As expected, Microsoft launched its forthcoming cloud computing platform, Windows Azure, on the opening day of its Professional Developers Conference (PDC) 2009 event in Los Angeles. The service will transition from its current "community technical preview" state to a feature-complete, final version on January 1, 2010, the software giant said. But customers won't be billed until February, so they can determine what the costs will be during the preceding month.

"Customers want choice and flexibility in how they develop and deploy applications," Microsoft Chief Software Architect Ray Ozzie said. "We're moving into an era of solutions that are experienced by users across PCs, phones, and the web, and that are delivered from datacenters we refer to as private clouds and public clouds. Built specifically for this era of cloud computing, Windows Azure and SQL Azure will give developers what they need to build great applications and profitable businesses."

The Windows Azure cloud computing platform extends Windows Server into the hosted services space, providing developers with a way to create applications and services that run in the cloud instead of in on-premise servers. This provides a more reliable and cost-effective platform in many scenarios, Microsoft says, and represents a major shift in the way that businesses and consumers utilize computing resources.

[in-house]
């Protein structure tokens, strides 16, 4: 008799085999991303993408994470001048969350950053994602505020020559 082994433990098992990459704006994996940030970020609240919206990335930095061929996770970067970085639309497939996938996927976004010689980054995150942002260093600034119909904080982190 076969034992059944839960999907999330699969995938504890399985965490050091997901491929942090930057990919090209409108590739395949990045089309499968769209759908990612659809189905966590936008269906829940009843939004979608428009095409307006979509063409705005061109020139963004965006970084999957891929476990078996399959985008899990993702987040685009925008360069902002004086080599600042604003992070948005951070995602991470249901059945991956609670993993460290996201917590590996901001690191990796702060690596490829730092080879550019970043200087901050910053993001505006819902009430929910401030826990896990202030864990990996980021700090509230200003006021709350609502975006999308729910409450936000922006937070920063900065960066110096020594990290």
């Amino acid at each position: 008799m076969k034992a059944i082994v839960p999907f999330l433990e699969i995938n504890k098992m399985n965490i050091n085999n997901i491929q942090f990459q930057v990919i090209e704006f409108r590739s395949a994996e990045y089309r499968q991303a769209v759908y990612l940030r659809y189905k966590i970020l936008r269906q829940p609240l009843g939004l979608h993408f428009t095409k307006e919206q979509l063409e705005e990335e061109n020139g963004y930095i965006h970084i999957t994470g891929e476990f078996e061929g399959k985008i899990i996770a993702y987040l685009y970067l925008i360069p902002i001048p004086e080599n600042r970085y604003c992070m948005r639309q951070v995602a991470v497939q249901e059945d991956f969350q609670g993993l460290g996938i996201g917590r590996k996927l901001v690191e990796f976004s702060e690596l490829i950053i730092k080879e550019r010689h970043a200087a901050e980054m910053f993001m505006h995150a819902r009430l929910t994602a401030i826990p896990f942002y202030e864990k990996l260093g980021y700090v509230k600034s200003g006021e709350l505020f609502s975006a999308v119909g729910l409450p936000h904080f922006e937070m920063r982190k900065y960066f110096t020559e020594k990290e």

The Windows Azure launch was announced during a keynote address on the first day of the PDC. This keynote was cloud-computing-heavy and included several new announcements related to Windows Azure. Among them are a new information service, code-named "Dallas," that provides access to premium commercial and reference data sets and content from providers such as the Associated Press, NASA, and the United Nations; an online marketplace for partner applications called PinPoint; and Windows Server AppFabric (currently in beta), which helps developers manage and deploy applications that span from local Windows Servers to the cloud.

While Tuesday's keynote was largely about cloud computing, Microsoft promises some desktop-related news on Wednesday. In addition to a push for Windows 7 technologies and the Office 2010 public beta, the software giant is expected to show off an early version of Internet Explorer (IE) 9, the next version of its web browser.

For ongoing live coverage from the show, please stay tuned to the SuperSite for Windows throughout the week.